Never one to turn away from my loyal followers, I was posed a question by Eric in the Comments section of the site: could I review some of the 2011 players who are heading into their second season and give my thoughts on their 2011 outlooks? You got it Eric. Here goes.
Brennan Boesch (current ADP from MockDraftCentral – outside the top-400): Check out his 2010 splits from the first half (.342-12-49 with a .990 OPS) and the second (.163-2-18 with a .458 OPS). He’s obviously neither hitter, and in fact his season long numbers are about what you would expect given his skill set (.256-14-67 with a .736 OPS). A repeat of last seasons numbers is certainly possibly, perhaps with some incremental growth, but that will only occur if he sees as much playing time as he did last season and at this point that is far from certain to occur. And don’t forget that he hit a mere .233 against righties while scorching lefties to the tun of a .337 mark with a .951 OPS. Those numbers make it seem like a platoon situation is possible, especially if he struggles early.
Starlin Castro (164): He had a tremendous season for the 20 year old as he hit .300 in 2010 for the Cubbies. However, he also hit only three homers and stole just 10 bases, so there wasn’t huge fantasy value produced by the Cubs’ shortstop. His value at this point of his development is basically what he can offer in the batting average and steals categories. Castro is fast, but expecting the leap to even 20 steals this season might be a bit much. As for the average, it should remain stable given his speed and the fact that he keeps the ball on the ground (1.76 GB/FB rate). At the same time, how much would you pay for a .300-5-50-75-15 season which would seem to be his upside in 2011. I’d rather take Jason Bartlett at pick #367 overall, some 200 selections later.
Ike Davis(268): Everyone in New York thinks Davis will become the next Mark Teixeira. Me? Not so much. Davis still has that hand hitch in his swing to worry about, he struck out in more than a quarter of his at-bats in ’10, and he plays in a park that isn’t exactly a homer haven. Davis also had a poor line drive rate of under 17 percent (the big league average is about 19-20 percent) which doesn’t at all support his .321 BABIP from last season. Add that up and I think he has just as good a chance to hit .250 as he does to hit .280. Given that fact, and his rather middling power for a first baseman, I really don’t see the urge to roster him in mixed leagues unless you are talking about him as a corner infield option.
Wade Davis (395): Drafters aren’t giving Davis much love. Maybe it’s because of all the young arms in Tampa that cause Davis to get lost in the shuffle? A sturdy 6’5″ and about 225 lbs., Davis seems physically capable of handling whatever innings the Rays want to throw his way. He was solid last season with a big league average walk rate (3.32 per nine), his ERA was just a hair over four at 4.07 (a pretty good mark in the AL East), while his WHIP of 1.35 was passable. He will need to curtail his homer rate a bit, it was 1.29 per nine last season, but that could easily be accomplished if he split the difference between his fly ball rate in six starts in 2009 (36 percent) and 29 last year (44 percent). The biggest concern here is where did the Ks go? After posting an 8.74 K/9 mark in the minors he was at 8.92 per nine in ’09 with the Rays. If he can add a strikeout to his mark of just 6.05 from last year, that will go a long way to making him relevant in mixed leagues.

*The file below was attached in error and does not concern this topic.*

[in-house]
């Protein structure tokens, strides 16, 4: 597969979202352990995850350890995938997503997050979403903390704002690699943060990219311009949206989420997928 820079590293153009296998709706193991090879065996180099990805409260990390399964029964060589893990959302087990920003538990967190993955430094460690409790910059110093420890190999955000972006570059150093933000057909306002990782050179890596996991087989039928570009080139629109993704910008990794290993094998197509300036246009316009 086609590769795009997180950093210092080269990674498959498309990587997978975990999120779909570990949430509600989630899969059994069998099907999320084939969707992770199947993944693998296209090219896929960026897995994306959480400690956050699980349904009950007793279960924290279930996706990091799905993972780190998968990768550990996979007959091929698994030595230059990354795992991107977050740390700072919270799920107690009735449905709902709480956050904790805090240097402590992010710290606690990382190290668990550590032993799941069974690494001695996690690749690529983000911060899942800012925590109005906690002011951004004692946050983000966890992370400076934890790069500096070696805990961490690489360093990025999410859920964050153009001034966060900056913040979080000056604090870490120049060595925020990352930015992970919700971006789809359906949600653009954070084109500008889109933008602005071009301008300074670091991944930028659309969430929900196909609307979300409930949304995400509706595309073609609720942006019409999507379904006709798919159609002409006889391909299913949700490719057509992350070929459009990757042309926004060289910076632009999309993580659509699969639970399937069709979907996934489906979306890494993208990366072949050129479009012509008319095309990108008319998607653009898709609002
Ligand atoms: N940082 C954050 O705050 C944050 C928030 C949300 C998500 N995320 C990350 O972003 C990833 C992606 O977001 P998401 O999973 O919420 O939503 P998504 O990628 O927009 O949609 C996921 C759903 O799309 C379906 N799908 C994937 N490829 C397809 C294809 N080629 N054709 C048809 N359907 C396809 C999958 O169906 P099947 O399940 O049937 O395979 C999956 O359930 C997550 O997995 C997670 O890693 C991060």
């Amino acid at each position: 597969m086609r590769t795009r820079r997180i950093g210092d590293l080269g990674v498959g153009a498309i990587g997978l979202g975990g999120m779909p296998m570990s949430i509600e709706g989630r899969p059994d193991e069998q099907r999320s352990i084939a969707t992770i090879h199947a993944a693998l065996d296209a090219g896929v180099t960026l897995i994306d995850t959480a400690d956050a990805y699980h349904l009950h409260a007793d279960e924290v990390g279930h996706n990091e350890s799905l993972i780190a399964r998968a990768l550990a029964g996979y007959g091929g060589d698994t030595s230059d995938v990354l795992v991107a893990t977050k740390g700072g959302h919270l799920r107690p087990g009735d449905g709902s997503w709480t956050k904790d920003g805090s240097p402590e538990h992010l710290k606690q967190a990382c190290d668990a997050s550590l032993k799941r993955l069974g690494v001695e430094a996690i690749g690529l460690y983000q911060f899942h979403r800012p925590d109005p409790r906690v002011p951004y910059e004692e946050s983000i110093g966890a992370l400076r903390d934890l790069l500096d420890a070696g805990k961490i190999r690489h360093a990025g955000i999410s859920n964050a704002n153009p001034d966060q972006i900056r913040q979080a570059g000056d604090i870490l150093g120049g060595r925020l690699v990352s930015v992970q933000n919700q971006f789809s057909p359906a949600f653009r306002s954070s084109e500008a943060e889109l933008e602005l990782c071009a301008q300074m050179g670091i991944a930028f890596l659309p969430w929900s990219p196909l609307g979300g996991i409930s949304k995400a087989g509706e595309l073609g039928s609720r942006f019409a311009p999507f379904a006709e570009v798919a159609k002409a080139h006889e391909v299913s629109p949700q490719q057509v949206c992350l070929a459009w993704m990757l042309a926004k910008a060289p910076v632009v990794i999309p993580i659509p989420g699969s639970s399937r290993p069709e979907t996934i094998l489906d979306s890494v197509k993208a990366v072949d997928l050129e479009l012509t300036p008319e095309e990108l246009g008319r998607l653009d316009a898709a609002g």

David Freese (396): Freese has hit .299 in 271 big league at-bats after hitting .308 in the minors. Clearly, the average is legit. However, he has only five homers in the bigs and has hit a rather pedestrian 17 homers over his last 500 at-bats including his minor league work. The biggest concern with him though is his health. Freese had both of his ankles operated on, and though everyone is hoping he will be ready for opening day, there is certainly some concern (the team has already announced that Allen Craig will see more time at third in spring in case he is needed in season). At this point I’m only taking Freese as an NL-only option at the corner infield spot, but there is some upside if he’s healthy.
Austin Jackson (319): Jackson led baseball with a .396 BABIP in 2010. There is no chance he repeats that number in 2011. Yes, players establish their own baseline in BABIP, and yes, fast players often surpass the major league average in BABIP (which is about .300 by the way). Still, there is no way that he will be able to push .400 again. Honestly, I think he has a hard time pushing .350. That said, his average could dip quite a bit from his .293 mark of last season. He could steal 30 bases and hit a few more homers, but that average is gonna come down. I mean for goodness sakes, the guy struck out 170 times last year and hit four homers. That’s plain awful.
Gaby Sanchez (234): A fourth round selection in 2005, Sanchez went to college meaning that he is already 27 years old which should temper somewhat the thought that he could take a major step forward in his second full season in the bigs. We all look for power at the corner infield spot, and with Sanchez it’s much more Lyle Overbay than Prince Fielder. Sanchez had a nine percent HR/F ratio, right on the big league average in 2010. The only reason he hit 19 homers was the fact that he produced a high 46 percent fly ball rate. If that number regresses even slightly in 2011, 25 homers will be a pipe dream. Draft Sanchez expecting a repeat or slight improvement from last season, but don’t draft him expecting a breakout season.